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[Eat It]:
Temple Noodles
By Jul 9, 2009 Dining


There's great noodles in Suzhou. Not just anywhere, but in a forgotten corner of a temple at the top of a bamboo-covered mountain -- Lingyan Shan. It's basically a China fantasy, this noodle place. On the walk up the many, many stone steps, there are fortune tellers and palanquins and occasionally young monks lounging in the bamboo, reading whatever it is that monks read. Behind the Dijon mustard-colored walls of the temple, before you get to the central courtyard full of BBQ smoke, there's a grip of old, old volunteers doling out excessively good shitake mushroom and fresh bamboo shoot noodles (shuanggu mian).



It has the air of a state-run business about it, with its bloated staff, napping workers, blue jackets, and system of paying one person at a ticket counter and taking a thin voucher to the cooks to collect. But Lingyan temple's noodle joint is ridiculously charming and atmospheric, and its hand-made noodles are splendid. There's a cranky nun who fancies the place, and when one of the old, old cooks isn't fishing the noodles out of a monstrous cauldron or topping them with shitake mushroom, button mushroom, and fresh bamboo shoot, and splashing on the deeply savory mushroom broth, he's sitting by the counter, listening to Chinese pop from the 50's on his tinny, portable radio.





Light pours in through a bunch of maroon windows, and the windows themselves frame a window over the forest and to the suburban sprawl scenery below. The whole operation is timeless and worn.



I stumbled on it a few months ago, while wandering the area on bike and wondering what was in the pagoda jutting out of the top of the hill. I keep riding out there -- there's great mountain biking on some disused tank trails -- and every time I do, I dutifully climb the stone steps, surrounded by Suzhou kids with impossibly teased hair and grannies in sneakers hauling up incense, to have lunch at the temple. I'm not one for temples. But I am one for good noodles, and I've since come to learn that Lingyan Shan temple's noodles have a reputation in Suzhou. To the ever unreliable hordes at Dianping.com, and their scores of comments, the noodles are too expensive (priciest noodle: 10rmb), "not as good as before" (myth-making or not, they're still excellent), and the environment is too shabby. To me, they're perfect, and that's without trying the other noodle they occasionally have, the one confusingly called just shitake mushroom noodles (xianggu mian; 10rmb), which uses youmianjin -- those hollow, fried globes of dough that look like deflated balloons when they're dropped in soup and taste like a great, chewy dumpling skin -- in place of button mushrooms. I'm sure it's just as good, though they don't always have it.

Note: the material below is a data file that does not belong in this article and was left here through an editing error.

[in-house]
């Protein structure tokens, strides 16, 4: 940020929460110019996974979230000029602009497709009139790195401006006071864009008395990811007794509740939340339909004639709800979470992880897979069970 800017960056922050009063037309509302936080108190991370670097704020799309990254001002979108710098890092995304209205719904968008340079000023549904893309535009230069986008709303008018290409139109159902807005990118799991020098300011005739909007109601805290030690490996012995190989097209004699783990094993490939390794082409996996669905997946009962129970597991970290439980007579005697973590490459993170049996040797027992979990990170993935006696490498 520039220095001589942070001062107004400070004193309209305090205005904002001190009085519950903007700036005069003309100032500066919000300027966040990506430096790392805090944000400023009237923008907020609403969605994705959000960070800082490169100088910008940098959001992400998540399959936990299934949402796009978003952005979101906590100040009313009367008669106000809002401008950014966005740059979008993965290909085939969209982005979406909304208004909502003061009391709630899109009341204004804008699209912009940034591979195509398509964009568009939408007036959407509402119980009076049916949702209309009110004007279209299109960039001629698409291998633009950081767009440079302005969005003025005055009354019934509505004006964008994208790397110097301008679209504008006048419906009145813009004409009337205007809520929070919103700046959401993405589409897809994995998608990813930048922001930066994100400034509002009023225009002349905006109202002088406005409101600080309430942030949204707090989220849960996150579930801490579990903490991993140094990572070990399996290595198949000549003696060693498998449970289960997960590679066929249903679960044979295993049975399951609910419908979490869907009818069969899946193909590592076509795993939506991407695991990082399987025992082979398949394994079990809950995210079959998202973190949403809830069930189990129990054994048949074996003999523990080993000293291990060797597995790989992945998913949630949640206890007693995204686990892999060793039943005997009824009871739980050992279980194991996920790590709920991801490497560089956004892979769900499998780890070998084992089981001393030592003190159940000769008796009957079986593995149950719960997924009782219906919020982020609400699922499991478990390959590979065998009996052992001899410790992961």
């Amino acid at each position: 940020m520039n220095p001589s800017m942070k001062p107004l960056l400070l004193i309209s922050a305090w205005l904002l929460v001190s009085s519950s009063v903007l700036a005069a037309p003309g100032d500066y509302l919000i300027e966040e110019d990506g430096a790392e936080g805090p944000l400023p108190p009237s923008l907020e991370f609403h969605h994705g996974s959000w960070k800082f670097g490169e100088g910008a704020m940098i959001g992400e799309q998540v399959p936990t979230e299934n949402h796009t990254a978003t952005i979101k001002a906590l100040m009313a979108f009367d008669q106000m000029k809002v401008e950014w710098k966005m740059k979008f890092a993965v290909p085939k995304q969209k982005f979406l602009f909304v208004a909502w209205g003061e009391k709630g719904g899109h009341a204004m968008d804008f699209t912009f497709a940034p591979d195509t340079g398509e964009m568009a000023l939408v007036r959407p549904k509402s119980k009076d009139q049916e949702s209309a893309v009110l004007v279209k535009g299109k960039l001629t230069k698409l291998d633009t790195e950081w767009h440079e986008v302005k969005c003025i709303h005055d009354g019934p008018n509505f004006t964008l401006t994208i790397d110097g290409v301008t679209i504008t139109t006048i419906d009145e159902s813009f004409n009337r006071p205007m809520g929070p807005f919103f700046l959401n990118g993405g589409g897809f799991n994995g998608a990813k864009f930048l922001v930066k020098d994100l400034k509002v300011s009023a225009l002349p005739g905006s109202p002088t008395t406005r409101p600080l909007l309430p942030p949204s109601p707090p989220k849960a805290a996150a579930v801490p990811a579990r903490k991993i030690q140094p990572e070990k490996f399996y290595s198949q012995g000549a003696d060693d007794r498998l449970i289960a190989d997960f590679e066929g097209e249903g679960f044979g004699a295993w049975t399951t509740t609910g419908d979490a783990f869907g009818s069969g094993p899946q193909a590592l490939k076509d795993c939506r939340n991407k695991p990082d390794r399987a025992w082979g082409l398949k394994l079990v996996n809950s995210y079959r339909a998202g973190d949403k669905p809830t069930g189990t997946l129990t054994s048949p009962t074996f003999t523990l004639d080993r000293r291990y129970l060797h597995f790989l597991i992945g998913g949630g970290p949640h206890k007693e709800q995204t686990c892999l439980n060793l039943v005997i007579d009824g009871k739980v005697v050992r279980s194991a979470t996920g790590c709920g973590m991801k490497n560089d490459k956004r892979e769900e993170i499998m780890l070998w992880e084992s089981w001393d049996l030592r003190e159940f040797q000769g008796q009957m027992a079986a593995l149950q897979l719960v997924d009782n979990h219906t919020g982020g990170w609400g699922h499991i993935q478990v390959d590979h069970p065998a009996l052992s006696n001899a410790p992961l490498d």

Lingyan Shan Temple is on top of Lingyan Shan, which is itself on the western outskirts of Suzhou, near Mudu Town. It's touristy and costs 1rmb to enter the temple, but climbing to the top and visiting all the special boulders and things is free if you enter from the back of the mountain. Follow the tourist faff trail. The front of the mountain has special, expensive gardens to visit, probably with more rocks and boulders, but no noodles. From the Suzhou train station, renting a minibus to Lingyan Shan costs somewhere in the neighborhood of 65rmb and takes about twenty minutes.




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  • sputnikchina

    Much reminds we the Aozao Mian from Kunshan, althought he borth is much sweeter.. but there\'s also that state-run feeling

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